Sunday, January 16, 2011

Differentiation with Gifted Students

The overall theme of this blog, I hope, is time.  I know that time is generally a teacher's biggest enemy.  Time to plan, and time to teach!  Teachers are constantly struggling to get it all in.  One challenge is always the dreaded "pull-outs."  It is so hard to teach everything that is required, especially with students constantly leaving to go to speech, resource, gifted, counseling, etc.  I remember feeling like someone was always leaving my classroom or just getting back in!
As a classroom teacher with my gifted certification, I always ended up with more than my share gifted students.  I remember my last year in the regular classroom I had 6-7 gifted students who left for over an hour three times per week during language arts.  It was so stressful at first thinking about how I was going to meet the needs of those students!  They were missing a lot of instructional time, not to mention time for practice and reading.  After some work, I developed a great plan for them.  I let them do their own literature circle.  If you haven't used literature circles, think of them as a great way to get kids excited about reading!  They are like a book club for kids, but with a little more structure.  There are tons of websites and books about literature circles, and many different ways to run them.  I tried many different things over the years, but in the end I fine tuned my methods.  I gave each student a laminated file folder with their "role" on the cover.  They completed their role and made notes on it, and kept the notes inside the folder.  The notes from that role stayed with that folder, and the folder was passed around.
With my gifted students, I chose a book that was on their level.  I started out assigning them roles, and they kept their role for a week.  Then, they rotated within the group.  As a group, they chose how much of their book to read before the next meeting.  Since they were gone for most of language arts, they were to read and complete their literature circle job on their own time before their group meeting.  This worked great, since gifted students often finish their regular classwork before everyone else.  If they finished their math, social studies, or science early, they could use the extra time to work on their literature circle work.  It was great, because I wasn't constantly worrying about them getting bored waiting for the other students to finish.  I felt like they had productive work to do throughout the day, instead of just giving them busy work.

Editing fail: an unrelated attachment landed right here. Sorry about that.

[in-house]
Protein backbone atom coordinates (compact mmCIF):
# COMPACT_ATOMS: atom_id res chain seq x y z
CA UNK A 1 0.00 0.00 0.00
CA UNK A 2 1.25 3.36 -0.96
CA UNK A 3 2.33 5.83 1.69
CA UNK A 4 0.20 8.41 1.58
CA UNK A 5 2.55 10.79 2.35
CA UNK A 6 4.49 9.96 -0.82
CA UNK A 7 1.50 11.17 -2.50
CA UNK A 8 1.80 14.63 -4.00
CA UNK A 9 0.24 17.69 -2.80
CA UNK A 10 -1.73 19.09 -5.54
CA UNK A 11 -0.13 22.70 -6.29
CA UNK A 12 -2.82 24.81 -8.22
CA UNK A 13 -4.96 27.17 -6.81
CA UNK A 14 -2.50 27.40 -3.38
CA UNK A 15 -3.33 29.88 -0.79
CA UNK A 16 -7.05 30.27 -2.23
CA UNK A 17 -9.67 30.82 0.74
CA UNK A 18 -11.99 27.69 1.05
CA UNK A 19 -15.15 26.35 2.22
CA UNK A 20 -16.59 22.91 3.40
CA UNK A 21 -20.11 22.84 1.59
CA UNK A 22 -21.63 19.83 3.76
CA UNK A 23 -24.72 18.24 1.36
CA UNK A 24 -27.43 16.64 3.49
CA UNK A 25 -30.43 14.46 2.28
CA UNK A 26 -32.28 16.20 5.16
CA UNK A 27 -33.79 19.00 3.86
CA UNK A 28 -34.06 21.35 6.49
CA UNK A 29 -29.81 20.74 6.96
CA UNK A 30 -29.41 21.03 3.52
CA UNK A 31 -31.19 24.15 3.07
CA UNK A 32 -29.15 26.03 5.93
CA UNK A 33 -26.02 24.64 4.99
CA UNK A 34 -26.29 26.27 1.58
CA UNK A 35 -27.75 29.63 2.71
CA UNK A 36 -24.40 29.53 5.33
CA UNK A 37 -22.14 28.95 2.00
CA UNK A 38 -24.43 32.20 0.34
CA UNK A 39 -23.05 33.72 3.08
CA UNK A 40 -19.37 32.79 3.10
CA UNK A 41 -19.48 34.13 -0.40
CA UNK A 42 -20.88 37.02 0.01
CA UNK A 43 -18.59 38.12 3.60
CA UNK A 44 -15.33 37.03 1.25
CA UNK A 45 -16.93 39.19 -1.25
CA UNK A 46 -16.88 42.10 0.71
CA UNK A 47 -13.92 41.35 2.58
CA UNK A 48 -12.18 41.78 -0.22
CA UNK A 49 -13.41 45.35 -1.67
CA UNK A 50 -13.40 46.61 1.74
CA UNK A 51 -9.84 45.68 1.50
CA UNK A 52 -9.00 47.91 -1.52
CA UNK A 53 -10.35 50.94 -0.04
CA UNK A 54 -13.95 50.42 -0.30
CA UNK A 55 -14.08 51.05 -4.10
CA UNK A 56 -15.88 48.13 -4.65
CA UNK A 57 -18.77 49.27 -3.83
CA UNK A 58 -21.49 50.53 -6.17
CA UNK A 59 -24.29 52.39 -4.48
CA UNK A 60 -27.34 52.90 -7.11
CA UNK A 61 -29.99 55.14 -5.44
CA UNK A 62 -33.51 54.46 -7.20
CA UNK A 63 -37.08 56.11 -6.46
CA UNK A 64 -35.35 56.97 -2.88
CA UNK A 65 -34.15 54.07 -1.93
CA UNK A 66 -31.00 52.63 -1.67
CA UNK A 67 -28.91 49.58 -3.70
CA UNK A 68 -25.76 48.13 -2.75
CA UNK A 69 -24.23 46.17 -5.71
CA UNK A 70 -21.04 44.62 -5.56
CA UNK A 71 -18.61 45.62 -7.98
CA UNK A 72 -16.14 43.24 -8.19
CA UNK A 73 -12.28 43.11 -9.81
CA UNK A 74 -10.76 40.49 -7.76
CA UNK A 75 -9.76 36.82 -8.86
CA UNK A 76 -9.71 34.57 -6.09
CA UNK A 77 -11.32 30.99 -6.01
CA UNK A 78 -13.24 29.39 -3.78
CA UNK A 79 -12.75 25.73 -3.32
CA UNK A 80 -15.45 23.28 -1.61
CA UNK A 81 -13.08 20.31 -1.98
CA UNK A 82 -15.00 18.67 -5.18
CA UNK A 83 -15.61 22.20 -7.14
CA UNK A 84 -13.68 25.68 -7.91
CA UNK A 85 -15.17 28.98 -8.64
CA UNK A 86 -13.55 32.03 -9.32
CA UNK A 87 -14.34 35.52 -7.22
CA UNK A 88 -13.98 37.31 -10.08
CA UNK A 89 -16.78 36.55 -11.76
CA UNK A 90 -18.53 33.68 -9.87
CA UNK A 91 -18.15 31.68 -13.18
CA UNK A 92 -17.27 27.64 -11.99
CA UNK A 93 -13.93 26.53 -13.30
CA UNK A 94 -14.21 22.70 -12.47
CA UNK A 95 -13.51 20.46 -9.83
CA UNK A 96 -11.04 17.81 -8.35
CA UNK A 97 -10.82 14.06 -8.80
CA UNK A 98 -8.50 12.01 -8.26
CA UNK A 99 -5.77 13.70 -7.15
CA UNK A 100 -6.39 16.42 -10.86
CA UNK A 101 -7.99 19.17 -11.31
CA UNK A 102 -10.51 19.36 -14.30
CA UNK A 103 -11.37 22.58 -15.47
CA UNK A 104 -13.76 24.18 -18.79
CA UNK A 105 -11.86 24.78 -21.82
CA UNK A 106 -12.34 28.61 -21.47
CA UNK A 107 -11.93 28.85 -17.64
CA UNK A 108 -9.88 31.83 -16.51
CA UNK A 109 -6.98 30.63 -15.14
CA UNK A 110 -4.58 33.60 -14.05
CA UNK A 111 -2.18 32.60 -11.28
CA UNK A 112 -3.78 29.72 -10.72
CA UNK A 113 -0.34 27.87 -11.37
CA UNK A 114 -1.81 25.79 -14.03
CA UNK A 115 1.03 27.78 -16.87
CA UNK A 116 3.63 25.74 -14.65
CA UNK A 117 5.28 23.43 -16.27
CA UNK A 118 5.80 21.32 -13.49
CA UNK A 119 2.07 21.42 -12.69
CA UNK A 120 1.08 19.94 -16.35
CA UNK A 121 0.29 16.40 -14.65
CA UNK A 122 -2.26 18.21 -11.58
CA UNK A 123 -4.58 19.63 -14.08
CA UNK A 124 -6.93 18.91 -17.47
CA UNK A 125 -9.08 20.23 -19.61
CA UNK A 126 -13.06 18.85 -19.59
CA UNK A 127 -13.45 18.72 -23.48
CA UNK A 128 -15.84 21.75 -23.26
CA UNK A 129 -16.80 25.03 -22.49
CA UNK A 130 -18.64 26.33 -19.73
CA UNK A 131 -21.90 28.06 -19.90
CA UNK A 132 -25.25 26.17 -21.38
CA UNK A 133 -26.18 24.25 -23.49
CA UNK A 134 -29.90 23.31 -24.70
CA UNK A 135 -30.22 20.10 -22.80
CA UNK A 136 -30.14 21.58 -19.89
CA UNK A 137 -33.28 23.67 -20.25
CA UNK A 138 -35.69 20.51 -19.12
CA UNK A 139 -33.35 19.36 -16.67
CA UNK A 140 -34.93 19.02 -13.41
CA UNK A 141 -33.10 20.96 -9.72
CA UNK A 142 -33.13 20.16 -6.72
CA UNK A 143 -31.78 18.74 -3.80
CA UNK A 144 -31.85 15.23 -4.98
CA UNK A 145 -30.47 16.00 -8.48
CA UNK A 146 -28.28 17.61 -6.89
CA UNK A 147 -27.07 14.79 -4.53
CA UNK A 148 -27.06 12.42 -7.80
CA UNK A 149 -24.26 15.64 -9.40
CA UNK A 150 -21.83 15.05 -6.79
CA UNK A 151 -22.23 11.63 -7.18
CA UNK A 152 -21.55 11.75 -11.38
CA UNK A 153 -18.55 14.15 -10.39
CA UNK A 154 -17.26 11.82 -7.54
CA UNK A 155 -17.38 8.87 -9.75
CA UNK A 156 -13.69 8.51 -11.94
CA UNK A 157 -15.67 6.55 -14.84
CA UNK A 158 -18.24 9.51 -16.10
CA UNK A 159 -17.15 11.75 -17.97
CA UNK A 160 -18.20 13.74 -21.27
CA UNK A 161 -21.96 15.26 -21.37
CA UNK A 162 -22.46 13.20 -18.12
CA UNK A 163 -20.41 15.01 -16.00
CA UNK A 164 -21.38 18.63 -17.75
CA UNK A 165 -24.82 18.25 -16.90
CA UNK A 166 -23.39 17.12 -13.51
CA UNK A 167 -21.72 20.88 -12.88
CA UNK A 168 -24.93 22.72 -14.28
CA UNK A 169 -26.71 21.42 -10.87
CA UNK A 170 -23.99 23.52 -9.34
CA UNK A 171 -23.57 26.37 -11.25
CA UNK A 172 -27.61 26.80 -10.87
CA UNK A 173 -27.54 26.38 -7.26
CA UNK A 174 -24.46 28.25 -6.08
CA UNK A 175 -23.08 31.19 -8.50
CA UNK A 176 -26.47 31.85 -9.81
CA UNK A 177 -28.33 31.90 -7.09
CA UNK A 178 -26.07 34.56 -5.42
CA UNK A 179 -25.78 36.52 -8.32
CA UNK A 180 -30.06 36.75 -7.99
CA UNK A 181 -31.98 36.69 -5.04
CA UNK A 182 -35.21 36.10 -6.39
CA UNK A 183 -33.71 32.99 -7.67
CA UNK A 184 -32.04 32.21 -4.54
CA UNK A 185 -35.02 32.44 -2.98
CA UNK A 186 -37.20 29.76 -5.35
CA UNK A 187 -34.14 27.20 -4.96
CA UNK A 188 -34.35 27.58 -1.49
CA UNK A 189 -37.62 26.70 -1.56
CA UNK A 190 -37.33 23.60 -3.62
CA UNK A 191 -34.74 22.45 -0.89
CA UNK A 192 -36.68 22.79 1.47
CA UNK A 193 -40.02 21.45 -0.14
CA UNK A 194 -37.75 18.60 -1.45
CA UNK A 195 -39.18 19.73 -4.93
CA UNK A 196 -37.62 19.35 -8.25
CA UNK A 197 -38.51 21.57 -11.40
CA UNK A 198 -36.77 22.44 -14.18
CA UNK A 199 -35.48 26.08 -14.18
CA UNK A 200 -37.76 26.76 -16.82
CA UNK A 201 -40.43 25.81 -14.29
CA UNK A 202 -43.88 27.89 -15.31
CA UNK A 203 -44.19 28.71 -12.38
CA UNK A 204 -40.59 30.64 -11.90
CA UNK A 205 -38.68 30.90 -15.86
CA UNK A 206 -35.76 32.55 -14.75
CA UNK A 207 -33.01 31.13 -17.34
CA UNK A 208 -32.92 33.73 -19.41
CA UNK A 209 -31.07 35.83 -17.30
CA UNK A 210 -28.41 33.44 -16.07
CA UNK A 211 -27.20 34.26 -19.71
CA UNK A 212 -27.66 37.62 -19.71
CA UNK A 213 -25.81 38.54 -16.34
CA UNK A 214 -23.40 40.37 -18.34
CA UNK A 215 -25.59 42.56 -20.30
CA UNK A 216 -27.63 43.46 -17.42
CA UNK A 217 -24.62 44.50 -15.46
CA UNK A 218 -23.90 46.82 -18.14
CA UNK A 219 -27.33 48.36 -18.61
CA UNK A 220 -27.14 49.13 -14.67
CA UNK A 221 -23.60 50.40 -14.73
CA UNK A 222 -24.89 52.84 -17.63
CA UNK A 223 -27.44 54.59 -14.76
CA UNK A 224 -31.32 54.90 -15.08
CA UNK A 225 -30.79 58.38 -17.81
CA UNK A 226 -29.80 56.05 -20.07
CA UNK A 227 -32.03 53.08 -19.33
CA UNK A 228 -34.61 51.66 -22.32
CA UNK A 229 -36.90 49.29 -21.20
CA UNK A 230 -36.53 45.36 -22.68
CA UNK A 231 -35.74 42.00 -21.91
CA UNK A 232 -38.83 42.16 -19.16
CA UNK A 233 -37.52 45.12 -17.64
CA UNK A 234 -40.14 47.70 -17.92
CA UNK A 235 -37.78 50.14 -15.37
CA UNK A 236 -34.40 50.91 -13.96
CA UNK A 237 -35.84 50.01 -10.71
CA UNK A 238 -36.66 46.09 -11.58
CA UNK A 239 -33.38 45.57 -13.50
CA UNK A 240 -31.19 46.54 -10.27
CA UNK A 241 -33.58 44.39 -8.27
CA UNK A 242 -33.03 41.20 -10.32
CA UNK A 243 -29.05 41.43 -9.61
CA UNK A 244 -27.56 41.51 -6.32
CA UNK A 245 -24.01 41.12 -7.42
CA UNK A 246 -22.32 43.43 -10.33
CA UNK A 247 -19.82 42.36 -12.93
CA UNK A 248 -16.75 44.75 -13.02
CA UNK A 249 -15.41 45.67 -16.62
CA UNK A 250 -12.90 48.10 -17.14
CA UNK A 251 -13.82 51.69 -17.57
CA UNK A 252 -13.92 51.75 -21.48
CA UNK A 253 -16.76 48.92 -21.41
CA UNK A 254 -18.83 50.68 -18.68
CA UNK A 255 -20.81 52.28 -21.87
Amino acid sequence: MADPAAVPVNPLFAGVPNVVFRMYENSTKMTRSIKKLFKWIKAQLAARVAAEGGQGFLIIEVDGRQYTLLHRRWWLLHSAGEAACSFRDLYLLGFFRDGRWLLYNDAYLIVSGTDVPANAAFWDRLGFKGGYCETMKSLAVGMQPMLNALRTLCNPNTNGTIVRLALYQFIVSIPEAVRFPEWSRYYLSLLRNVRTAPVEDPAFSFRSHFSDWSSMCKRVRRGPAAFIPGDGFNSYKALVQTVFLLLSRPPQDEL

When the gifted students returned from their gifted class, they used the time that was left in language arts to discuss their reading from that week, and their role.  I left them to discuss the book on their own, and some days I would drop in on their group to eavesdrop on their discussion.  In addition, this group turned in the write-up of their role each day so that I could be sure that they were completing their work, and understanding the book.  It worked great!  They were able to take a lot of ownership over their learning, and I felt like they were getting what they needed in language arts.
Of course, that is just one example.  There are lots of great ways to differentiate!  I hope to post more in the future.  In the meantime, feel free to use your gifted teacher as an excellent resource.  She or he can help you with suggestions and/or ideas for your individual students.  Look for ways that you can let the students work independently, with some supervision from you.  This will allow those students to use their gifted-ness as an asset to their learning instead of a burden that causes them to miss out on class time.

1 comment:

  1. I always worried about what Brenna was missing when she got pulled out. I'm glad this school doesn't do that. Her GT teacher works with the classroom teacher to differentiate the work. For us, this rocks! :)